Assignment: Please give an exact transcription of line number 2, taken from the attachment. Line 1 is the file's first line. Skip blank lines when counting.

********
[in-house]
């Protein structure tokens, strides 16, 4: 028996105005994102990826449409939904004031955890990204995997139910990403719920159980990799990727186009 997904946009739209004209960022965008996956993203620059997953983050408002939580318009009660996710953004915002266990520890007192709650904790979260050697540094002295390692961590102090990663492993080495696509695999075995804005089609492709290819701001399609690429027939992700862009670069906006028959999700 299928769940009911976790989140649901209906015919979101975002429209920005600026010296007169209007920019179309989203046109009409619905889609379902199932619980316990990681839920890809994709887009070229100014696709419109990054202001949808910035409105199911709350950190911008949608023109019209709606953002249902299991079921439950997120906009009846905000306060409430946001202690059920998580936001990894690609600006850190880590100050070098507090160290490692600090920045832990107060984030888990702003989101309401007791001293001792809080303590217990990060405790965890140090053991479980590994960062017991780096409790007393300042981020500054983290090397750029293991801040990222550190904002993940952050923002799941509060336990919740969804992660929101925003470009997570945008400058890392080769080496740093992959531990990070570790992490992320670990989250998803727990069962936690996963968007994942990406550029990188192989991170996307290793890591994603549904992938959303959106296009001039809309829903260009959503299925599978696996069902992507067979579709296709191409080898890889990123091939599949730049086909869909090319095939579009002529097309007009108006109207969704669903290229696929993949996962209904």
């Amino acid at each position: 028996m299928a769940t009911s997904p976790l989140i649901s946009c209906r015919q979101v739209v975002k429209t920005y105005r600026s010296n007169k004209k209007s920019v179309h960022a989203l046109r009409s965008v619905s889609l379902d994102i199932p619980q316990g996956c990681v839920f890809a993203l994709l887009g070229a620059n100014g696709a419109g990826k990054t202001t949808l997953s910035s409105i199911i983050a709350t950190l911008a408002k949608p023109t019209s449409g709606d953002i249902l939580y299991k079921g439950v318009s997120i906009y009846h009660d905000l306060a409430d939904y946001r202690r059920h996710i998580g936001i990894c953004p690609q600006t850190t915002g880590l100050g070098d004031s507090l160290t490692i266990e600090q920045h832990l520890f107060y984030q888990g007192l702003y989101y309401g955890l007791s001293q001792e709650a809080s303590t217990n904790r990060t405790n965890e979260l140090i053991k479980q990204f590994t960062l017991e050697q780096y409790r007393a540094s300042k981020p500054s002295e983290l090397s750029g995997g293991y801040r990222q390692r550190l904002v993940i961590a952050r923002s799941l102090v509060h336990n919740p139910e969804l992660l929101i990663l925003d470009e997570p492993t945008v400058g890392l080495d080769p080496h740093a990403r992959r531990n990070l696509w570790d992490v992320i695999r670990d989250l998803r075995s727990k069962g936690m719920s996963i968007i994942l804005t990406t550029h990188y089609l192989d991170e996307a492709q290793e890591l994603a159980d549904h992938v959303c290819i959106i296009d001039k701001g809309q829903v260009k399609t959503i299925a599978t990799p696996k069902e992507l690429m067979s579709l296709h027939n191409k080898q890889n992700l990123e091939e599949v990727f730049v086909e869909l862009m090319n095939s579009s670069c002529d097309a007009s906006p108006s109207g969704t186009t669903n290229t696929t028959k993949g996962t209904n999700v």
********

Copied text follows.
């Protein structure tokens, strides 16, 4: 028996105005994102990826449409939904004031955890990204995997139910990403719920159980990799990727186009 997904946009739209004209960022965008996956993203620059997953983050408002939580318009009660996710953004915002266990520890007192709650904790979260050697540094002295390692961590102090990663492993080495696509695999075995804005089609492709290819701001399609690429027939992700862009670069906006028959999700 299928769940009911976790989140649901209906015919979101975002429209920005600026010296007169209007920019179309989203046109009409619905889609379902199932619980316990990681839920890809994709887009070229100014696709419109990054202001949808910035409105199911709350950190911008949608023109019209709606953002249902299991079921439950997120906009009846905000306060409430946001202690059920998580936001990894690609600006850190880590100050070098507090160290490692600090920045832990107060984030888990702003989101309401007791001293001792809080303590217990990060405790965890140090053991479980590994960062017991780096409790007393300042981020500054983290090397750029293991801040990222550190904002993940952050923002799941509060336990919740969804992660929101925003470009997570945008400058890392080769080496740093992959531990990070570790992490992320670990989250998803727990069962936690996963968007994942990406550029990188192989991170996307290793890591994603549904992938959303959106296009001039809309829903260009959503299925599978696996069902992507067979579709296709191409080898890889990123091939599949730049086909869909090319095939579009002529097309007009108006109207969704669903290229696929993949996962209904």